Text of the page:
Today Dec 21. 2018, we have the start of winter, and the Cold Moon on the 22nd. In December, winter sets in and the Full Moon is called the Cold Moon.
COLD IS THE NIGHT WHEN THE STARS SHINE BRIGHT
In the winter, the nights are long in the middle and high latitudes. When the sun is not out, the earth's surface can continually cool off.
The stars generally shine bright. Clear skies allows radiation emitted from the earth's surface to escape into space. Cloudy nights are warmer than clear nights, all else being equal. Clouds will isolate the lower troposphere, causing the temperature to not cool off as much at night.
Interior high altitude locations tend to be climatologically dry. Water vapor acts as a greenhouse gas. When water vapor presence is low, temperatures will cool off significantly at night under clear skies. Also, the thin air at high altitude locations allows more radiation to escape from the earth's surface as compared to a location closer to sea level.
So what does all this mean?
Clear skies, means great moon shots!
Here are the moon rise and sets in the United States.
Here are some basic tips for shooting the cold moon.
1. Location, Location, Location.
Try and find a area away from light polluted areas such as large cities. the darkest skies will produce the cleanest shots. I use ClearDarkSky,com for scouting locations. If you live on the west coast of the United States, you’ll have a full view of the event, so finding a good location should be easy.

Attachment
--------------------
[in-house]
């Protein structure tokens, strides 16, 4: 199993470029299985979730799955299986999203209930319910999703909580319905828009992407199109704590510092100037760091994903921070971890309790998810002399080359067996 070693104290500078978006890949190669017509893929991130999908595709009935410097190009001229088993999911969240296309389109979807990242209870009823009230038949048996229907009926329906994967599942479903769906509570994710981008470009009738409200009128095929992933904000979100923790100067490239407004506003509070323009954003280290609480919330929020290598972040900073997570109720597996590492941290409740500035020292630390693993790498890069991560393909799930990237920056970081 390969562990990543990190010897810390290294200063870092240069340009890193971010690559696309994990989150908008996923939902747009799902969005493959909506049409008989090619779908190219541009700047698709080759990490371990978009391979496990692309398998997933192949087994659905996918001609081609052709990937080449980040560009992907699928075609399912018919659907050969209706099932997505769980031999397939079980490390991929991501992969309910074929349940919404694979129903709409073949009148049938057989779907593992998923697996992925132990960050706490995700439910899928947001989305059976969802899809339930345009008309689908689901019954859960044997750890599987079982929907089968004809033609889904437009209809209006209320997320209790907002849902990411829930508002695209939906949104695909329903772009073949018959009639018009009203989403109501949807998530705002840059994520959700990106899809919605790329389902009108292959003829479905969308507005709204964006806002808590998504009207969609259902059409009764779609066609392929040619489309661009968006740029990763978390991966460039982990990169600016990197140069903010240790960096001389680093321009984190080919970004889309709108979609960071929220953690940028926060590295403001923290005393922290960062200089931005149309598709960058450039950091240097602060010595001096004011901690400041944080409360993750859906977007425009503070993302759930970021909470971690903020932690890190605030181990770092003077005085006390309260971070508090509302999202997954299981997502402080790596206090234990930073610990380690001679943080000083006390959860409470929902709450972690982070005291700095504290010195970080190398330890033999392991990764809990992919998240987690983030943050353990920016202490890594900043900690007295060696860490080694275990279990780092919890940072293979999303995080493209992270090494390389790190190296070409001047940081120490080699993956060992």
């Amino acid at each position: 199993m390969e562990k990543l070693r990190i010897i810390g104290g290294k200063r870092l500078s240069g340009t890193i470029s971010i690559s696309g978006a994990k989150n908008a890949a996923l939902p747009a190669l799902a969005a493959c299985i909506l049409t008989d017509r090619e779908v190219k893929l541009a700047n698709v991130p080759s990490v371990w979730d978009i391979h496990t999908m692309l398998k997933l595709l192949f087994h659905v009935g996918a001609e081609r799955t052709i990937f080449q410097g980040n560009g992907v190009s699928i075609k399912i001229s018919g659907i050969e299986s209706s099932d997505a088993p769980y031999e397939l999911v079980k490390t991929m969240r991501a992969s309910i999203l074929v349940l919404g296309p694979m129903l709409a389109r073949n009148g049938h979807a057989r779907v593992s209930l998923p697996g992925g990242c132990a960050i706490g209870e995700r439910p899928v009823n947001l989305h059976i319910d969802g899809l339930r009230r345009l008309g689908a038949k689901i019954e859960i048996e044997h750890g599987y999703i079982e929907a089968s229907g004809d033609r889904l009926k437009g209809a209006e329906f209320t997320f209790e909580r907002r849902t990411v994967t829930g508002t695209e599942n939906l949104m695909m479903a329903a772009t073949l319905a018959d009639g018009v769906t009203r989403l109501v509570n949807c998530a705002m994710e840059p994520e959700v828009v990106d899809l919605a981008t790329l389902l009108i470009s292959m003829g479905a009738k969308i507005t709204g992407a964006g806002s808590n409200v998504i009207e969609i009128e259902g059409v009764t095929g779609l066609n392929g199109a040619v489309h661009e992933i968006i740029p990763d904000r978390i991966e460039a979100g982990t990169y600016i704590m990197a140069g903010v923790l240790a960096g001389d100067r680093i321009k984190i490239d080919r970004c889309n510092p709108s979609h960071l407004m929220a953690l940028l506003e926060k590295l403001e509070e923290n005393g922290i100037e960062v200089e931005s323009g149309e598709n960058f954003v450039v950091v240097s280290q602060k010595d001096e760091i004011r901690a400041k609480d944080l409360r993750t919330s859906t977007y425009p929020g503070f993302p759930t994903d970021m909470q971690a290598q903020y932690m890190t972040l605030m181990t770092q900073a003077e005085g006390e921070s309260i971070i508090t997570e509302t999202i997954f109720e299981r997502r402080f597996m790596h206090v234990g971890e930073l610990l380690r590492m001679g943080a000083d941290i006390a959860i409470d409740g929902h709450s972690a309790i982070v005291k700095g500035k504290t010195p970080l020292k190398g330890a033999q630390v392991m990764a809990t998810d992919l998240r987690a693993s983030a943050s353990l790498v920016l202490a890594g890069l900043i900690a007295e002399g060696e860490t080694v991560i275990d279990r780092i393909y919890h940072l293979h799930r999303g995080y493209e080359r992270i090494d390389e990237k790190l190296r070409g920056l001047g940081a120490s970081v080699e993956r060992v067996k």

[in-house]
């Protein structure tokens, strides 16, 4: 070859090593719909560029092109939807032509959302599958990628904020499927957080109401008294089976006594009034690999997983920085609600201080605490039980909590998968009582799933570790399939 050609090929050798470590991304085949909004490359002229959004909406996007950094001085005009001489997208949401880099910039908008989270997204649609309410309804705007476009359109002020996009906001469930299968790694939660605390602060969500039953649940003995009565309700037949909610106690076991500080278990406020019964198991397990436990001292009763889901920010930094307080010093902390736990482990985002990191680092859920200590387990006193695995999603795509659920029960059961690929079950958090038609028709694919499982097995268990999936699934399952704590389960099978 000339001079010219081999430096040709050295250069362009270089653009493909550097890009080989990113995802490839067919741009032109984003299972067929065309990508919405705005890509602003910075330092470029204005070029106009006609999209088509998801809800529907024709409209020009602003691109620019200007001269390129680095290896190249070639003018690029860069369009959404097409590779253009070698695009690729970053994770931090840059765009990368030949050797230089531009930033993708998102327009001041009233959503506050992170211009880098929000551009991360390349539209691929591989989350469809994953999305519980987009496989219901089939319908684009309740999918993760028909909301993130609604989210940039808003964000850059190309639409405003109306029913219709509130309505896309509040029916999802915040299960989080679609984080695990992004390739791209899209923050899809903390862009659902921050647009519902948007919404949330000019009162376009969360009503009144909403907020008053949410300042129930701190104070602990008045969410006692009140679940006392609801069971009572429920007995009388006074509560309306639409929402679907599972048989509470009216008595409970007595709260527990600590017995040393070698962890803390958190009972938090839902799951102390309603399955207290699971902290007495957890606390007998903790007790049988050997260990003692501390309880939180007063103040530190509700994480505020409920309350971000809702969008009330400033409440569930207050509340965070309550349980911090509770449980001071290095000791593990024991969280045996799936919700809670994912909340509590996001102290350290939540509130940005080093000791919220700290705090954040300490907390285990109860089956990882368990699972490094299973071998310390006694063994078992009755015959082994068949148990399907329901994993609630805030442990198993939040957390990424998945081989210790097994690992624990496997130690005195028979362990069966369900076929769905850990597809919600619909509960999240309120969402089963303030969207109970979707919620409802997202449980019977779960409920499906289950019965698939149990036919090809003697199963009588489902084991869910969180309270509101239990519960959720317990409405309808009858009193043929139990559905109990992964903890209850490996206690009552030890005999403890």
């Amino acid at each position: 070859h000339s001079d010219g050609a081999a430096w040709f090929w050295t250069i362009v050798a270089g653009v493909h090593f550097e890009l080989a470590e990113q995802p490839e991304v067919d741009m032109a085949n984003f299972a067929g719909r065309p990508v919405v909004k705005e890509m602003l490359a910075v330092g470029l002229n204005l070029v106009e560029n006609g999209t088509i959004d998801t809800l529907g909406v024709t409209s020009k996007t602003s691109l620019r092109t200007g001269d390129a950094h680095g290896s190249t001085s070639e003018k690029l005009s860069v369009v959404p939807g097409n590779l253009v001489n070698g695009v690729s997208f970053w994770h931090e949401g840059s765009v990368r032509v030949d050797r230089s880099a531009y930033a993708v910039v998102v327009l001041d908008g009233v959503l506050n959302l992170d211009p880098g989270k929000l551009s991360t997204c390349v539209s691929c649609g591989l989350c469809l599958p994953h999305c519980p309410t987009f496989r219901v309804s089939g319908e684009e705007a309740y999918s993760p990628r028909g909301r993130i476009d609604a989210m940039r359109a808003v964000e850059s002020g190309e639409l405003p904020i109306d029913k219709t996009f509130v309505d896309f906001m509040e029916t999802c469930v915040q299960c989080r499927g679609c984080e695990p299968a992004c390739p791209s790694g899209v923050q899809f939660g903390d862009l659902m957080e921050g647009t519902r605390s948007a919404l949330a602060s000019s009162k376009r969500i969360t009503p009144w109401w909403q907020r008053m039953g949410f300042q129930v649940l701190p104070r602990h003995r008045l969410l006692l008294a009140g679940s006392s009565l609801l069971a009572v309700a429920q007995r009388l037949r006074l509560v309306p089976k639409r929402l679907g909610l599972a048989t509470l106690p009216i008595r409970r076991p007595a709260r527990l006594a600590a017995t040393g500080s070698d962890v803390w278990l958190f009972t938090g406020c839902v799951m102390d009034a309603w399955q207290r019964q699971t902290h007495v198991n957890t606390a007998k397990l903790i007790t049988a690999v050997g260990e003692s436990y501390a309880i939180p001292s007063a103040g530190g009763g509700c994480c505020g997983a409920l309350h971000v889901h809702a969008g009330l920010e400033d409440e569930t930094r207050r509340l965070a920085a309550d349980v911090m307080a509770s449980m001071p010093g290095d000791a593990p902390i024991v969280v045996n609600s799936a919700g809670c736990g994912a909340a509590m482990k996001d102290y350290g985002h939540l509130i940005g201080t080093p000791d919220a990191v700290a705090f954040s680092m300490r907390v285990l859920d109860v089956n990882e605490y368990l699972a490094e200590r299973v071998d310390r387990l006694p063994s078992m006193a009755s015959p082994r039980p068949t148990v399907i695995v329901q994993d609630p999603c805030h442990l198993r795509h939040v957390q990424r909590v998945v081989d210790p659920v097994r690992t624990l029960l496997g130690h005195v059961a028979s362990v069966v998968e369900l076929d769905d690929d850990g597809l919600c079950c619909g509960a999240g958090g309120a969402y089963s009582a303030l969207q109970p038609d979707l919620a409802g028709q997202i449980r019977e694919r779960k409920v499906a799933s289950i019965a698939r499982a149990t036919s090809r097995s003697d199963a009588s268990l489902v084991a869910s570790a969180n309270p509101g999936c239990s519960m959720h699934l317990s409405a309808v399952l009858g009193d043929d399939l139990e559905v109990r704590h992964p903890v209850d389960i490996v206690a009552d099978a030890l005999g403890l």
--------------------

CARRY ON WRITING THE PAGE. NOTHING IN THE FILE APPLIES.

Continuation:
2. A Really Long Lens
You really do need the longest lens available to you.. You are going to need at least a 300mm lens or longer to get good results. Anything shorter and it will render too small of a image of the moon to be really usable. In this case, size really does matter.. (sorry, bad pun). If you don’t have a long lens, you could either borrow from a friend, or even rent one from borrowlenses.com or lensrental.com
This goes without saying, but shooting at night will require a good sturdy tripod. Long lens and slow shutter speeds all dictate the need for a good sturdy tripod. Tripod tip: weigh your tripod down with a backpack or heavy bag. Most tripods have a small hook on the center shaft to hang a bag from. A good travel tripod for the money is the MeFoto RoadTrip!
4. Use A Cable Release or Self Timer
I can’t stress this enough, if you want sharp shots, use a cable release. If you don’t own a cable release, set your cameras self timer to a 10 second delay..
5. Prefocus on Infinity
Turn off your cameras autofocus, and prefocus on infinity. Autofocus is not reliable at night. You can prefocus on the full moon before the eclipse, then switch to manual focus thus, locking focus at infinity,I recommend manual focus using live view.
6. Use the mirror-lock-up feature of your camera
If you have a DSLR, then Locking up the mirror will greatly improve your chances of getting a tack sharp image. You would be surprised how much vibration a mirror operation can have on your image. If you have a mirrorless camera, your ahead of the game since you have no mirror!
7. Shoot Faster Than you think - Shutter Speed
You’ll really be surprised on how fast the moon moves in the sky.. Your shooting with a long lens and you will need at least 1/50th of a second for a clean shot. Realistically, I like to shoot around 1/250 of a second for a nice tack sharp image. Adjust your ISO to obtain faster shutter speeds.
That turns us to the final question, exposure settings. Now there is just no hard and fast rule for lunar events, Each lunar event differs greatly, I can only give you a starting point.
Here is a starting point. Take a test shot and adjust from there.
Set your aperture to f/11.
Set your shutter speed to 1/125
Set your to ISO 100.